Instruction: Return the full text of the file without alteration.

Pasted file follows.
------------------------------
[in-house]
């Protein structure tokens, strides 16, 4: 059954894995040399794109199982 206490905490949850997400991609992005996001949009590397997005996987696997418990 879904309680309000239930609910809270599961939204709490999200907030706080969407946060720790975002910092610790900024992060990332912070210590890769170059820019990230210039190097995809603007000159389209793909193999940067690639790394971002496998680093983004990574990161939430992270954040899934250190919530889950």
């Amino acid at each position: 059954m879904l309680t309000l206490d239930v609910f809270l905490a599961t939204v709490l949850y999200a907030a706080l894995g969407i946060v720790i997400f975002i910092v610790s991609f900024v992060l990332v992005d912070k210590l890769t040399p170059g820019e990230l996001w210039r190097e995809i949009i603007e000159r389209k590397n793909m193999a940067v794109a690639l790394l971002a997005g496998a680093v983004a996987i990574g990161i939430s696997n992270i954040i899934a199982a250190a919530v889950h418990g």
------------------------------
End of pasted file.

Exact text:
[in-house]
């Protein structure tokens, strides 16, 4: 059954894995040399794109199982 206490905490949850997400991609992005996001949009590397997005996987696997418990 879904309680309000239930609910809270599961939204709490999200907030706080969407946060720790975002910092610790900024992060990332912070210590890769170059820019990230210039190097995809603007000159389209793909193999940067690639790394971002496998680093983004990574990161939430992270954040899934250190919530889950």
């Amino acid at each position: 059954m879904l309680t309000l206490d239930v609910f809270l905490a599961t939204v709490l949850y999200a907030a706080l894995g969407i946060v720790i997400f975002i910092v610790s991609f900024v992060l990332v992005d912070k210590l890769t040399p170059g820019e990230l996001w210039r190097e995809i949009i603007e000159r389209k590397n793909m193999a940067v794109a690639l790394l971002a997005g496998a680093v983004a996987i990574g990161i939430s696997n992270i954040i899934a199982a250190a919530v889950h418990g």